A Nielsen survey commissioned by the Canadian Association of Chain Drug Stores (CACDS) found that patients nationwide are relying on their local pharmacy for health care knowledge, expertise and services.


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CACDS: Canadians turn to pharmacy for more than Rx

March 5th, 2012

TORONTO – A Nielsen survey commissioned by the Canadian Association of Chain Drug Stores (CACDS) found that patients nationwide are relying on their local pharmacy for health care knowledge, expertise and services.

CACDS said that of the nearly 5,900 households polled online, 72% indicated they have talked to their pharmacist about health issues beyond their prescriptions. What's more, 96% think it's important for their pharmacist to play a larger role and work closely with their doctor to optimize care.

The findings come as Canada holds Pharmacy Awareness Week, which began over the weekend and lasts until March 10.

"Pharmacists are highly trained health care professionals whose expertise is still underutilized by our health care system in Canada, and indeed around the world. That's all starting to change," stated Nadine Saby, CACDS president and chief executive officer. "Governments recognize the valuable role pharmacy plays in ensuring patients get the right medication and are able to take it correctly. Now, by enabling and providing funding for new services like medication reviews, injections and immunizations, and prescription renewals without a doctor's visit, patients are reaping the benefits in more convenient and timely access to professional health advice and guidance."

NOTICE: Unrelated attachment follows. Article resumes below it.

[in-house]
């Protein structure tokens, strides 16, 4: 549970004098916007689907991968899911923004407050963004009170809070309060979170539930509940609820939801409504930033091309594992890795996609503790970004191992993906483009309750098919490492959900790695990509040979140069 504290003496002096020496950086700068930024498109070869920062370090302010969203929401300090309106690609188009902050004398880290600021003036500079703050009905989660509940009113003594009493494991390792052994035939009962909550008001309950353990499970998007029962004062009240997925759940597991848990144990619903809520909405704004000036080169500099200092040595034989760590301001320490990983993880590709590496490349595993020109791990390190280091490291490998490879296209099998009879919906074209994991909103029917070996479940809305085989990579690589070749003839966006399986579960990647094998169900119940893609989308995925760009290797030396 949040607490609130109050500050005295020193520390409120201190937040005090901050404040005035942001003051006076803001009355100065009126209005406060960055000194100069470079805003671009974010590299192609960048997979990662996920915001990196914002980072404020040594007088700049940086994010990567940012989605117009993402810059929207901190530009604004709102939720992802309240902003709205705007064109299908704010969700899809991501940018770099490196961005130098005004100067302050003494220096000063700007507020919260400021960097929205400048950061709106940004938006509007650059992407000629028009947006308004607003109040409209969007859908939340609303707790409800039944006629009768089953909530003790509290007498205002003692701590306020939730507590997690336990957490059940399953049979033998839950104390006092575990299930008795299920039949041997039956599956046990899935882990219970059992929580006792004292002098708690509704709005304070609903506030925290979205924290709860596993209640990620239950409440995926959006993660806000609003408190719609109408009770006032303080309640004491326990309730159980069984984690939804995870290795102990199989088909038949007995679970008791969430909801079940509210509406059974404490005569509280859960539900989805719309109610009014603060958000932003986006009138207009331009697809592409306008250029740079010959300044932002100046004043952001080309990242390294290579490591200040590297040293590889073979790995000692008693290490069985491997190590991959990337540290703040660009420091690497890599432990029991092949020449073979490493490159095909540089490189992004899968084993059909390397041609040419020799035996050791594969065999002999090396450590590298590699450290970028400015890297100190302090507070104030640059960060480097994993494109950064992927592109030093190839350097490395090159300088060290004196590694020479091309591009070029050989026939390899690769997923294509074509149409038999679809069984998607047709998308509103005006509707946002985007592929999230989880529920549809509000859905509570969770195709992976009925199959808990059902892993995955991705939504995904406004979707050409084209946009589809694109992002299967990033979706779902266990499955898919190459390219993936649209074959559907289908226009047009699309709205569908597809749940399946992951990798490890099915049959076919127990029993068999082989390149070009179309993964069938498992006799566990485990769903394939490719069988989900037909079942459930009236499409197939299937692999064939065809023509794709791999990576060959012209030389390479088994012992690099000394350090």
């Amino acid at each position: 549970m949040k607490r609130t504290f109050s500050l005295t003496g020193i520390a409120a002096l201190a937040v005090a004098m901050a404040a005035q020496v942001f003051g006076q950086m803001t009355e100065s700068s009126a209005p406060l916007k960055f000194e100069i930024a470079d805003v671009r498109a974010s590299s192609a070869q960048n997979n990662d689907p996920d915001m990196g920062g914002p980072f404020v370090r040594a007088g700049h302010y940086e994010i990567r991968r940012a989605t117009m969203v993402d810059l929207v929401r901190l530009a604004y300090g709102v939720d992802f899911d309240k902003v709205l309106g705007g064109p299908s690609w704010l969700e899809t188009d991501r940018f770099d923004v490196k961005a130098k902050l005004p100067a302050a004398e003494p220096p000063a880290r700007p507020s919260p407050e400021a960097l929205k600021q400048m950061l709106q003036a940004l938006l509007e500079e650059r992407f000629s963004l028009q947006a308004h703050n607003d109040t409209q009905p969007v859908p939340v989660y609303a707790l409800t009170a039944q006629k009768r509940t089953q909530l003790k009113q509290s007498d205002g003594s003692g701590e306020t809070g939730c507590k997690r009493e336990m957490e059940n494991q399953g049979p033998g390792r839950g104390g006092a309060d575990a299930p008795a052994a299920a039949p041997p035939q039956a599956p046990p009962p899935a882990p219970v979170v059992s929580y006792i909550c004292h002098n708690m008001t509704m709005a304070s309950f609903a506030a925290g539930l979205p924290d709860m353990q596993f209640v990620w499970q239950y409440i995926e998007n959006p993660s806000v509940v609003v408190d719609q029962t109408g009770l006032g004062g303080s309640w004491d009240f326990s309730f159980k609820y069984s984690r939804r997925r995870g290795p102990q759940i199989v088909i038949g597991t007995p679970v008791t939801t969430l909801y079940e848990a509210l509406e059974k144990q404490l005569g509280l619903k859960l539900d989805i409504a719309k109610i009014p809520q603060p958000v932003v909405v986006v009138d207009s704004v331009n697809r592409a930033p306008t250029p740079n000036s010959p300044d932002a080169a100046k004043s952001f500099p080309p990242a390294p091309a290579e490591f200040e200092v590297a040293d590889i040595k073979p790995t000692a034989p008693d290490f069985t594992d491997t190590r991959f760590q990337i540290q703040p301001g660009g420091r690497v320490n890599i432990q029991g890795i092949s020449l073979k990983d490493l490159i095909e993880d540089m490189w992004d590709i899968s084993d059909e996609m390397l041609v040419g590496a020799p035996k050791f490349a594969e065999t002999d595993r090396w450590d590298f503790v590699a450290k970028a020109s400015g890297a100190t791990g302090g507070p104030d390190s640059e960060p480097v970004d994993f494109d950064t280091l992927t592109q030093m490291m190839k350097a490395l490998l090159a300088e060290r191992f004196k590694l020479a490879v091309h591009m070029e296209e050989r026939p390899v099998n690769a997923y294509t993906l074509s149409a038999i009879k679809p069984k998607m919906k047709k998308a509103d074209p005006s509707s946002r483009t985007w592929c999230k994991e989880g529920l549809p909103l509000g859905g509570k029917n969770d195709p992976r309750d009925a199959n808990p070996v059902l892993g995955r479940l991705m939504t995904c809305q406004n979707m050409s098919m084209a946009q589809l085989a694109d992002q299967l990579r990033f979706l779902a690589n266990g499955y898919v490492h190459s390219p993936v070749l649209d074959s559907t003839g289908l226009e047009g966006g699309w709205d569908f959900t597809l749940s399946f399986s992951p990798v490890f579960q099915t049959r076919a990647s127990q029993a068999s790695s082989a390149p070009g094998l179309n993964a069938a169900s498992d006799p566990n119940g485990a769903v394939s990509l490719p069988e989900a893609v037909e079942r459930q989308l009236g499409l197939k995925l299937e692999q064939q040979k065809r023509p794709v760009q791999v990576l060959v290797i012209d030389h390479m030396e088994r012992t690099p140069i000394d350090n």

Of the 72% of respondents who have talked to a pharmacist about one or more health care issues other than filling a prescription, the most common subject was the treatment of minor ailments (41%), such as mild burns or insect bites, followed by advice on vitamins and supplements (26%) and dealing with adverse medication reactions (24%).

In managing diabetes, Canadians said they are taking some advantage of their pharmacy as an authoritative, accessible and convenient source of care. Still, only 9% of respondents reported talking to their pharmacist about managing the disease.

When it comes to choosing a pharmacy, the most common consideration cited was "trust in the pharmacy staff's knowledge and advice" (48%), followed by location (42%); pharmacist accessibility (32%); short wait time to fill prescriptions (30%); and pharmacy services offered (17%), such as medication counseling and blood pressure monitoring.

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